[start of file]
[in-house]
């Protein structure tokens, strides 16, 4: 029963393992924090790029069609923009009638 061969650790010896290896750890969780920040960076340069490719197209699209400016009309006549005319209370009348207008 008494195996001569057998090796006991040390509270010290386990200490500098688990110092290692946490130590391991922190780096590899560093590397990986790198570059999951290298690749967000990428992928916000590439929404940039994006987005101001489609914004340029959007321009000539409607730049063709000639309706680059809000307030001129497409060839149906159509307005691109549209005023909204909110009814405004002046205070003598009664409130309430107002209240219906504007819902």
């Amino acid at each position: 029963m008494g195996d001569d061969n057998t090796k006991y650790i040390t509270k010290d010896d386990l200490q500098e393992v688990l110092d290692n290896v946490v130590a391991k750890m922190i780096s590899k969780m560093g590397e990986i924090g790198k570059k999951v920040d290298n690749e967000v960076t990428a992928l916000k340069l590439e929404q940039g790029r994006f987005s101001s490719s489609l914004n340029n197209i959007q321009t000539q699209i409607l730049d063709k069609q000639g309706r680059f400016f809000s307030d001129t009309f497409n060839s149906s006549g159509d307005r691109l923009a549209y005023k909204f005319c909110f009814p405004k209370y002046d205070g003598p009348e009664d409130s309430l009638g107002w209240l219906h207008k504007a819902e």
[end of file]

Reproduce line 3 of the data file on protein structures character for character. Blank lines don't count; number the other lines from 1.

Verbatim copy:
């Amino acid at each position: 029963m008494g195996d001569d061969n057998t090796k006991y650790i040390t509270k010290d010896d386990l200490q500098e393992v688990l110092d290692n290896v946490v130590a391991k750890m922190i780096s590899k969780m560093g590397e990986i924090g790198k570059k999951v920040d290298n690749e967000v960076t990428a992928l916000k340069l590439e929404q940039g790029r994006f987005s101001s490719s489609l914004n340029n197209i959007q321009t000539q699209i409607l730049d063709k069609q000639g309706r680059f400016f809000s307030d001129t009309f497409n060839s149906s006549g159509d307005r691109l923009a549209y005023k909204f005319c909110f009814p405004k209370y002046d205070g003598p009348e009664d409130s309430l009638g107002w209240l219906h207008k504007a819902e």